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Paving the Way in Alexandria
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Paving the Way in Alexandria

Memorial Walkway celebrates legacy of Parker-Gray School.

Mayor Justin Wilson, right, gives an elbow bump greeting to Julian “Butch” Haley Jr, chairman of the Alexandria African American Hall of Fame, following the presentation of a proclamation commemorating the 100th anniversary of Parker-Gray School Oct. 24 at Charles Houston Recreation Center.

Mayor Justin Wilson, right, gives an elbow bump greeting to Julian “Butch” Haley Jr, chairman of the Alexandria African American Hall of Fame, following the presentation of a proclamation commemorating the 100th anniversary of Parker-Gray School Oct. 24 at Charles Houston Recreation Center. Photo by Janet Barnett/Gazette Packet

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The Parker-Gray Memorial Walkway was dedicated Oct. 24 at the entrance to Charles Houston Recreation Center commemorating the 100th anniversary of the founding of the school.

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Dr. Mary Alice Hatwood Futrell, a former business education teacher at Parker-Gray, listens to remarks at the Oct. 24 dedication of the Memorial Walkway.

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Eugene Thompson, a graduate of Parker-Gray High School and former director of the Black History Museum, speaks Oct. 24 at Charles Houston Recreation Center dedication of the Memorial Brick Walkway.

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Childhood friends Ruby Osia and Bonnie Bracey Sutton, whose father was a teacher at Parker-Gray, reunite at the Oct. 24 dedication of the Parker-Gray Memorial Brick Walkway.

The 100th anniversary of the founding of Parker-Gray School, for decades the lone place of education for Alexandria’s African American community, was celebrated Oct. 24 with the dedication of a brick Memorial Walkway on the grounds of its original site at the Charles Houston Recreation Center.

“This project is so much more than just the number of bricks laid on the walkway,” said Julian “Butch” Haley Jr., chairman of the Alexandria African American Hall of Fame and sponsor of the walkway project. “It is a strong historical legacy that will benefit visitors, community and future generations to come.”

In addition to Haley, speakers at the dedication included Mayor Justin Wilson, Parker-Gray High School graduate and student body president Eugene Thompson, ACPS Superintendent Gregory Hutchings Jr. and Bonnie Bracey Sutton, whose father taught woodworking, electrical shop and bricklaying at Parker-Gray.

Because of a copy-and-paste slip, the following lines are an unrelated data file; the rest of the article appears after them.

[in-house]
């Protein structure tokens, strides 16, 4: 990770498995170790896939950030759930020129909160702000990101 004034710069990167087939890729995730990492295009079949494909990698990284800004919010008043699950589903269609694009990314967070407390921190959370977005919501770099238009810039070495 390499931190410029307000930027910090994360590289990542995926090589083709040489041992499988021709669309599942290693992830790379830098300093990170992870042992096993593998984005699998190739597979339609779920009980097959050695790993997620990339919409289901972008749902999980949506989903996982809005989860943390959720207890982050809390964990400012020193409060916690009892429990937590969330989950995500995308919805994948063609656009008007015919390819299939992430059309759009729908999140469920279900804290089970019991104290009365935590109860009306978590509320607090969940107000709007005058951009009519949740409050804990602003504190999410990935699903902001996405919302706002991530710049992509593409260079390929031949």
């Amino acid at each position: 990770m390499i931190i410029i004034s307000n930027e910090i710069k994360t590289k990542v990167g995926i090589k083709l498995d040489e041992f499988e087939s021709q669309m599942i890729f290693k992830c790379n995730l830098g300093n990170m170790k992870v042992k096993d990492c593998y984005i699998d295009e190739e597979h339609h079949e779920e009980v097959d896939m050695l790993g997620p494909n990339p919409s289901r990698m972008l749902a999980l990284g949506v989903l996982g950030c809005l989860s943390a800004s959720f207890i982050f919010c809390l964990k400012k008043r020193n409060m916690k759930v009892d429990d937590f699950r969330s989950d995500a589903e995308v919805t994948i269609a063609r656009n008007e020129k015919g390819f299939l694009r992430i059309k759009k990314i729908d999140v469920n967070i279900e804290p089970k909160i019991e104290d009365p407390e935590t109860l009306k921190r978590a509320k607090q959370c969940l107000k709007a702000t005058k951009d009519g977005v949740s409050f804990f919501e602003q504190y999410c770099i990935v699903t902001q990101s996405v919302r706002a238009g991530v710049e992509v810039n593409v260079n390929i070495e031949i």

“Today feels wonderful and exciting,” said Sutton. “People say you can’t be a hero in your own area but the legacy of Parker-Gray and this walkway proves otherwise.”

The original Parker-Gray School opened in September of 1920 for grades one through eight. The school was named for John Parker, principal of the Snowden School for Boys, and Sarah Gray, principal of the Hallowell School for Girls. The Snowden and Hallowell schools were among the early schools established in the 1870s for African Americans after the Civil War.

Parker-Gray’s first four-year high school class graduated in 1936. The increased enrollment created a need for a larger school and in 1950 Parker-Gray High School moved to a new building at 1207 Madison St. The old school on Wythe Street was then re-named Charles Houston Elementary School in honor of the famed NAACP lawyer.

With the integration of Alexandria’s high schools in 1964, Parker-Gray High School was phased out with its last class graduating in 1965. Parker-Gray became a middle school and operated as such from 1965 until 1979 when it was torn down and replaced with the Charles Houston Recreation Center.

“I remember the strong, positive atmosphere in the school,” said Dr. Mary Alice Hatwood Futrell, a former business education teacher at Parker-Gray. “Academically, culturally and socially with teachers dedicated and well prepared to ensure that students received a quality education.”

Phase II of the Parker-Gray Memorial Brick Walkway is underway with completion scheduled for spring of 2021. Bricks can be purchased online at http://www.alexandriaafricanamericanhalloffame.org/ or by calling Butch Haley at 571-217-9951.

“This is a special day, one that is long overdue,” Haley said. “This represents 100 years of history in the making for the African American community in Alexandria.”